CARACAS, Monday April 29, 2013 | Update

Castro-Maduro pact shores up Cuba's economic plan

Cuban President Raúl Castro disclosed the economic agenda of the two countries

Nicolás Maduro and Raúl Castro will perform 51 common projects in 2013
Monday April 29, 2013  10:58 AM
Venezuela and Cuba are to perform 51 projects in different areas in 2013, including energy, health, education, and joint investments worth USD 2 billion.

The projects were ratified during a meeting held between Venezuelan President Nicolás Maduro and his Cuban counterpart Raúl Castro in Havana last weekend, within the framework of the 13th Inter-Governmental Meeting between Venezuela and Cuba.

According to Cuban daily newspaper Gramma, Raúl Castro said that the 51 cooperation projects were agreed upon based on the basic principles set forth in the bilateral comprehensive agreement entered into by the two nations some years ago.

"The Cuban president regarded as transcendental the memorandum of understanding for cooperation, and the adoption of a middle and long-term economic agenda. In this sense, he (Raúl Castro) stressed that such agenda was drafted to project the economic ties and based on the Plan of the Homeland 2013-2019 of the Bolivarian Government, the guidelines of the Social and Economic Policy of the Party and the Revolution, and the Cuban economic plan for 2012-2016," the newspaper read.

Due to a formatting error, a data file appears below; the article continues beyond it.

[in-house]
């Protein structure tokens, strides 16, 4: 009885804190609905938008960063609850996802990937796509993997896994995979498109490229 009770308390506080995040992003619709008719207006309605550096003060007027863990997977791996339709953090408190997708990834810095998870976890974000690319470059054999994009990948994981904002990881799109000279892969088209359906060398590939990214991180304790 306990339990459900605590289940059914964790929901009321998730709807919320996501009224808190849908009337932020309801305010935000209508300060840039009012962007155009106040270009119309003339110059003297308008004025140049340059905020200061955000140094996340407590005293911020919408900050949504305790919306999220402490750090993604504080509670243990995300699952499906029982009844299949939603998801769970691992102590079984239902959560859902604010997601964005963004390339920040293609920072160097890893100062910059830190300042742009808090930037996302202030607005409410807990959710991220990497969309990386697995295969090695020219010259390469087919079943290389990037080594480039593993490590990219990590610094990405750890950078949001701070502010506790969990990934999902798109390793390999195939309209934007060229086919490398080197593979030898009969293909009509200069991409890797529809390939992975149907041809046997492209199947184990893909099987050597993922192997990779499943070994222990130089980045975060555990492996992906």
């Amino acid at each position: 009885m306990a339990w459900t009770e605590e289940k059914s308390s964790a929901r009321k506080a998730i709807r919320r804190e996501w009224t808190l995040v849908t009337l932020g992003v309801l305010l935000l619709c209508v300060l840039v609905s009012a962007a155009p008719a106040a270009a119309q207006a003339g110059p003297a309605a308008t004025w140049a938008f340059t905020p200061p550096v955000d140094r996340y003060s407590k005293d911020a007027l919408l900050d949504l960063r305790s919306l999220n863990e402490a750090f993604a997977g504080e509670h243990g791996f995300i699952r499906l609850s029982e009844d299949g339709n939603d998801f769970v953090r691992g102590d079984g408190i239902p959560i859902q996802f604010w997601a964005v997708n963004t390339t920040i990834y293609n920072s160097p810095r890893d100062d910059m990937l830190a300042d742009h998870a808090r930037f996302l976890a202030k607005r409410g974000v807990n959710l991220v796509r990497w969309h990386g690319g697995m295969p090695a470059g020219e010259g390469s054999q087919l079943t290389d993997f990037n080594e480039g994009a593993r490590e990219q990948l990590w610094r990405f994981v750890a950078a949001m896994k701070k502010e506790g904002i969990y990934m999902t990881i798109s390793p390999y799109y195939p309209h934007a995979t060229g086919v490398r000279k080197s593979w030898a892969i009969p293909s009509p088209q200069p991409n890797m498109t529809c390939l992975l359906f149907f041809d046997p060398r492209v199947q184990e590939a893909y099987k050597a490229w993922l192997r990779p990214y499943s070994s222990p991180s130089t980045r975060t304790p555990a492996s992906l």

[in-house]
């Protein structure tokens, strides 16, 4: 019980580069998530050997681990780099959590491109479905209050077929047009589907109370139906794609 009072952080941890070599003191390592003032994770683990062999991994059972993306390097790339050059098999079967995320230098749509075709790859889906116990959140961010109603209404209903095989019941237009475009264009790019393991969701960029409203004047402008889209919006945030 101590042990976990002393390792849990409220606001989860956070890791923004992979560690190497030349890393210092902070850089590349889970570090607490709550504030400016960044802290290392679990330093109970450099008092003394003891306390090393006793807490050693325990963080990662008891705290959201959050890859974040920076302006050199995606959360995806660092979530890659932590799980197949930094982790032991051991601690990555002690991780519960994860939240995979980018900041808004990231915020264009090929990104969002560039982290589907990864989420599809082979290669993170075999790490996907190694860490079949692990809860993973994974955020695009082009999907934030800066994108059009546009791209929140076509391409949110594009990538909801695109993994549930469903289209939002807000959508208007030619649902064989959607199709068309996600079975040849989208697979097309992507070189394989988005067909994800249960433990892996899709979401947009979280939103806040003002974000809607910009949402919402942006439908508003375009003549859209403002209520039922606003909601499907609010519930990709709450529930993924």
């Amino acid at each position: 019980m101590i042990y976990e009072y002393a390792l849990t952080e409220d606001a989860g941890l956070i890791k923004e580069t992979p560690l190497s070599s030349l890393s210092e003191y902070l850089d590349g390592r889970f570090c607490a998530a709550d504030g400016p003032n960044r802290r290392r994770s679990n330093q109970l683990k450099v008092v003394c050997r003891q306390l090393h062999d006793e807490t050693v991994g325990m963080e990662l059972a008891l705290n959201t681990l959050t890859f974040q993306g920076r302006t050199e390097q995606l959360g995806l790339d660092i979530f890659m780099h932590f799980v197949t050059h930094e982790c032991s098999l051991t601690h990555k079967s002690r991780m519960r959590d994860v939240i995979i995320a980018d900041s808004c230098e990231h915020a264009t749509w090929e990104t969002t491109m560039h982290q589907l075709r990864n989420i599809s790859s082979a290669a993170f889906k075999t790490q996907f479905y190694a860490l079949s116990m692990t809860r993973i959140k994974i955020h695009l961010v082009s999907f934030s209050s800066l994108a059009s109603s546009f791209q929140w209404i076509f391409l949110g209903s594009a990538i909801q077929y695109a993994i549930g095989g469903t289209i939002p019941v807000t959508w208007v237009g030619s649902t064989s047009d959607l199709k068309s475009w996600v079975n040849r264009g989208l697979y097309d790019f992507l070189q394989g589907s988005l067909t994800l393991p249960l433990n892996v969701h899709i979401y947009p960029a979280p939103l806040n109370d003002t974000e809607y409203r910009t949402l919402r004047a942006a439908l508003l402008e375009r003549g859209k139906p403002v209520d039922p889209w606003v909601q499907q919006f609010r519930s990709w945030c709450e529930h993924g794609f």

Under Hugo Chávez's leadership, Venezuelan became Cuba's main economic and political ally. Since 2000, the two governments have in place a significant number of agreements, including an energy agreement under which Venezuela ships 100,000 oil barrels per day to Cuba under special conditions, EFE cited.
This is all there is

A simple reason: there is oil galore, would suffice to explain Guyana's actions. Another explanation lies in the little or none efforts made by the Venezuelan government to thwart the move by the Guyanese. This is certainly not a new problem, but a problem only recently highlighted because oil is involved. But what other resources does the disputed area hold? For most of us it is a section on the map with black and white stripes on it, a depiction of something distant, alien, a nothingness not worth paying much attention to in geography classes back in elementary school.

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